Penguins Should Be Playing Sprong

On Monday, Daniel Sprong packed his things and headed back down to rejoin the Wilkes-Barre/Scranton Penguins. His stint in the major league, his second in the NHL since his debut in the 2015-16 season, is over for now.

Why is it over? Therein lies the million dollar question. The Pittsburgh Penguins, who slip in and then out of a wild-card spot each week, need to be winning now. Sprong is a fast winger who excels at the kind of game the Penguins play when they’re at their best, and he was part of this year’s crop of young new wingers for Sidney Crosby. Presumably, he’s being sent back down because winger Bryan Rust is looking to return from injury to the roster— but Sprong and Rust could both be playing, and from what we’ve seen it makes little sense not to be playing Sprong in NHL right now.

Related: Is Daniel Sprong Sidney Crosby’s Next Jake Guentzel?

Sprong by the Stats

Sprong has seen eight games with the Penguins this season. In those eight games, he’s scored three points (two goals and one assist). When comparing that scoring rate, we can see he’s actually one of the Penguins highest-scoring wingers on a regular bottom-six rotation. In that brief stint, he put up points at a very similar rate to Conor Sheary, one much better than Tom Kuhnhackl or Ryan Reaves have seen this season. And while Kuhnhackl and Reaves admittedly have the disadvantage of not playing on Crosby’s wing, Sprong’s speed and wicked shot are signs that his point production could improve from here.

Player Games played Points Scoring rate (Points per game)
Ryan Reaves 49 5 0.10
Tom Kuhnhackl 44 6 0.14
Carl Hagelin 48 12 0.25
Conor Sheary 49 18 0.37
Daniel Sprong 8 3 0.38
Dominik Simon 14 6 0.43
Jake Guentzel 49 24 0.49

Coach Mike Sullivan has a tendency to send players down to the minor leagues before giving them a real run at the NHL. Bryan Rust, for example, was briefly sent back down to the minor leagues in 2015-16 before becoming a more permanent fixture on the roster.

Bryan Rust (Amy Irvin / The Hockey Writers)

The question isn’t really whether Sprong deserves to play in the NHL or not; the Penguins organization seems to fully expect him to be NHL-caliber someday. The question is whether or not the Penguins can afford to give him up right now when they so desperately need goals.

The Ryan Reaves Experiment

When the Penguins traded for Reaves, they said it was time to start protecting the stars on their roster. That isn’t working.

It’s been long enough with Reaves on the roster to know that having him doesn’t truly protect the Penguins’ most important players. It doesn’t stop Kris Letang from being hit in the head, it doesn’t stop Sidney Crosby from being slammed around and it doesn’t stop Evgeni Malkin from getting into fights. So if Reaves isn’t preventing violence against the Penguins’ skilled stars, then he’s just another winger in the lineup— a winger who has been minimally productive this season.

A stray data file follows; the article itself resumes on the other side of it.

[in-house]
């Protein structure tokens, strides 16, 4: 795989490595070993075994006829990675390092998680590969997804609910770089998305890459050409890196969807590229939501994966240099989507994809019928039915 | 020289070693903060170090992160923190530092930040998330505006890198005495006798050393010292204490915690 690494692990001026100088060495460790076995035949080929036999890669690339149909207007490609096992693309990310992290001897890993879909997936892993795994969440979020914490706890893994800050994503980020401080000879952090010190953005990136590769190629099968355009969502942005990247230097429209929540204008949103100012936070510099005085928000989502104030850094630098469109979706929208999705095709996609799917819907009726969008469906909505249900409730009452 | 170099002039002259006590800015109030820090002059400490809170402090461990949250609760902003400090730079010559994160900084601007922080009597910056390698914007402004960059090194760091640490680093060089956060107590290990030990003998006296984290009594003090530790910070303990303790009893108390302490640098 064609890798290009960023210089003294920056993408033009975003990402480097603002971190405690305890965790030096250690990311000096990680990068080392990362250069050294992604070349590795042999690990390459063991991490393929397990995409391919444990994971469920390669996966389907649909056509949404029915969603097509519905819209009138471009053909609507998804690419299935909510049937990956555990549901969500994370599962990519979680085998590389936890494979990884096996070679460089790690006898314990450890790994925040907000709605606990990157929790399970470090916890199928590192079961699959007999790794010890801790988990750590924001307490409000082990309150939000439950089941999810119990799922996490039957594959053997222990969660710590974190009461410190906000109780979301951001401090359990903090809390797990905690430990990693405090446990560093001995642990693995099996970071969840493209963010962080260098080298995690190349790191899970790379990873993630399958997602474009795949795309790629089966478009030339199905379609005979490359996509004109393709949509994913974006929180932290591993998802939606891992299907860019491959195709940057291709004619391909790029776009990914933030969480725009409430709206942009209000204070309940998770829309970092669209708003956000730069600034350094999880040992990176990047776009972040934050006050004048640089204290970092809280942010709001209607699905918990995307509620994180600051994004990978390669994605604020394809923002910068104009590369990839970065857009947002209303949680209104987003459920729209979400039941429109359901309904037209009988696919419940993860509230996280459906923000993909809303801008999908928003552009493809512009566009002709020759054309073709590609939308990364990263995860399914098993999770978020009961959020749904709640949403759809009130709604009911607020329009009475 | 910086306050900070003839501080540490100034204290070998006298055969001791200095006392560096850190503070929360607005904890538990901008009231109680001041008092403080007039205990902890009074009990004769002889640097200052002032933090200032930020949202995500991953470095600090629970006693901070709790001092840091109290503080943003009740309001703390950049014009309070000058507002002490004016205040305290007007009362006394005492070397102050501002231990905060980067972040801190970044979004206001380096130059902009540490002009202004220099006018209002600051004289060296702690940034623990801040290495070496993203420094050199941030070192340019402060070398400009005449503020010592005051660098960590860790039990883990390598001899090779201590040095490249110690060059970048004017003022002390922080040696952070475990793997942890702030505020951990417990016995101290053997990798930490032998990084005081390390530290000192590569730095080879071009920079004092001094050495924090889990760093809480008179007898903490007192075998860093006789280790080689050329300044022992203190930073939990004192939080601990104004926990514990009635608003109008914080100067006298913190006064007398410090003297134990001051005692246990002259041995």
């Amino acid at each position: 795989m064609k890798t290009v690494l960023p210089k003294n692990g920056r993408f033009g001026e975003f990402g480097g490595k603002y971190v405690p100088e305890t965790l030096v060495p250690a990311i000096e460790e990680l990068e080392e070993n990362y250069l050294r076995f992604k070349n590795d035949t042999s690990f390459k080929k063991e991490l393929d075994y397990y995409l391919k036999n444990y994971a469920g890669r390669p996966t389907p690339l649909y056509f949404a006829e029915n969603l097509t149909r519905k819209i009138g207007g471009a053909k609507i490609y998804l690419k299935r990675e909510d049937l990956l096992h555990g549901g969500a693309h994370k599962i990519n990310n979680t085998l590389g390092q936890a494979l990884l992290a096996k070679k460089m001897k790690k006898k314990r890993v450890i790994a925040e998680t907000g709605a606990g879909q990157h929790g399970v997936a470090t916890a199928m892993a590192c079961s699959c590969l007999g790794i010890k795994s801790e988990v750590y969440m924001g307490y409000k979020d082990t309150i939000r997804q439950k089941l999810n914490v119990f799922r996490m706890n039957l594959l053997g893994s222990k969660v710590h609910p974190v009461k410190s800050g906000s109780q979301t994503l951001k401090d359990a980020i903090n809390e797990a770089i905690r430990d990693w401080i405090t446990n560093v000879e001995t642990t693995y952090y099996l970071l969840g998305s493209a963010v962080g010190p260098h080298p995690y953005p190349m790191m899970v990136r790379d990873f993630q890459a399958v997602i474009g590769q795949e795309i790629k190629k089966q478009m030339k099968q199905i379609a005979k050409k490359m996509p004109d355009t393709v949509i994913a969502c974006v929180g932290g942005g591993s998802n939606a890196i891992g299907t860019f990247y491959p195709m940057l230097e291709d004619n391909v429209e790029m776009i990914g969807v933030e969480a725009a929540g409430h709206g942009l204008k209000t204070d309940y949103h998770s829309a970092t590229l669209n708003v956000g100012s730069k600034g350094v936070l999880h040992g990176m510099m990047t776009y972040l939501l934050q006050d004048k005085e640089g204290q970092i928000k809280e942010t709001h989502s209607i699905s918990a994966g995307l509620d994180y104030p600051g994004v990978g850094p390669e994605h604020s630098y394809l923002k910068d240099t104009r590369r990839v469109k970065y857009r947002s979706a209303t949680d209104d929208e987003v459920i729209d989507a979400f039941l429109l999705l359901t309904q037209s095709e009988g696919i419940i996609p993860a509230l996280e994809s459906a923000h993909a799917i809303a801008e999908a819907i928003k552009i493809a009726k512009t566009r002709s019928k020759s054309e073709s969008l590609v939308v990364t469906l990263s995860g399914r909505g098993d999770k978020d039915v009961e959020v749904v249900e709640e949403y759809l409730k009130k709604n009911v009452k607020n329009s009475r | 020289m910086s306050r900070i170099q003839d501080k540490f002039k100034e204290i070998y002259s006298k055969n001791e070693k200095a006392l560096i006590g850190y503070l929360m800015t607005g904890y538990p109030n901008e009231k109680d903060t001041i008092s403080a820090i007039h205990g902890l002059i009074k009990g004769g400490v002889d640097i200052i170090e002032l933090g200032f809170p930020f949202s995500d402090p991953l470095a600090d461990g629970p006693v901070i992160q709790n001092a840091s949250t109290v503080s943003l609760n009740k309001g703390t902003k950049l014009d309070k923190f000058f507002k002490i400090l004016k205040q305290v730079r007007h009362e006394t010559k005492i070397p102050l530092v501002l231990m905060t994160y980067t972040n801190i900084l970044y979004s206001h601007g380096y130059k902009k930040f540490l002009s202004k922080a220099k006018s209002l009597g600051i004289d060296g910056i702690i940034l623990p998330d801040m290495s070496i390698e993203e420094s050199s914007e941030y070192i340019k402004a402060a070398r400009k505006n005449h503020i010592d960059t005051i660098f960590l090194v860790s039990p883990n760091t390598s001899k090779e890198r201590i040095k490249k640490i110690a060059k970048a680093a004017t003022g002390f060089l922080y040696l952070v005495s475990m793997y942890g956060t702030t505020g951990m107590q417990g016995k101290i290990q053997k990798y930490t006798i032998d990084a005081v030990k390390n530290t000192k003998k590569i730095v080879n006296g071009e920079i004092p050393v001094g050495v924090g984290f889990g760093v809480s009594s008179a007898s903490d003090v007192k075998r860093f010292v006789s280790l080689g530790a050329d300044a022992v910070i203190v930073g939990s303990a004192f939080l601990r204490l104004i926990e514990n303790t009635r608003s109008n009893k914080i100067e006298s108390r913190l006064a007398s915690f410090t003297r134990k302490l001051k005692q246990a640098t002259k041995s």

Pittsburgh Penguins right wing Ryan Reaves
Ryan Reaves (Charles LeClaire-USA TODAY Sports)

Reaves is averaging under seven minutes a game— the team is by no means leaning on him. His 48% Corsi ranks as one of the worst on the team. If a winger needs to be shifted from the roster because of Rust’s return, it shouldn’t be Sprong, whose defensive issues don’t seem like enough of a flaw on a roster already riddled with struggling players playing well below their potential and fourth line that struggles to command possession of the puck. So why is Reaves unscratchable and Sprong back in Wilkes-Barre?

Related: 4 Things the Penguins Should Worry About

The Penguins’ Urgency to Win

The Penguins sit in a tenuous spot in the Metropolitan Division. With a mediocre first half of the season already in the books, the Penguins are running out of games they can lose.

Part of the reason the Penguins struggled early in the season was because of a lack of scoring that resulted in one of the worst goal differentials in the league. A solution to this lack of scoring could be putting talented young wingers in the spotlight and hoping for another Guentzel, Sheary or Rust to spark the team into some much-needed scoring. Burying Sprong in the minors because of an incomplete game costs the Penguins youth, speed and talent they need right now.

Conor Sheary (Charles LeClaire-USA TODAY Sports)

The Penguins won two championships over the last two seasons because they had enough depth to roll out four formidable lines. They’ve struggled to get production out of their fourth line this season on a shallower roster, which is part of the reason they’re bouncing in and out of a playoff spot. If Sprong is to be demoted anywhere, why not the fourth line, where he can get NHL experience and hopefully bolster the Penguins’ bottom-six scoring?

The Penguins have won five of their last seven games mostly because Phil Kessel, Malkin and Crosby are all red-hot right now. They’re going to need to get more scoring from depth players if they want that rate to continue for the rest of the season, so why not give Sprong a chance?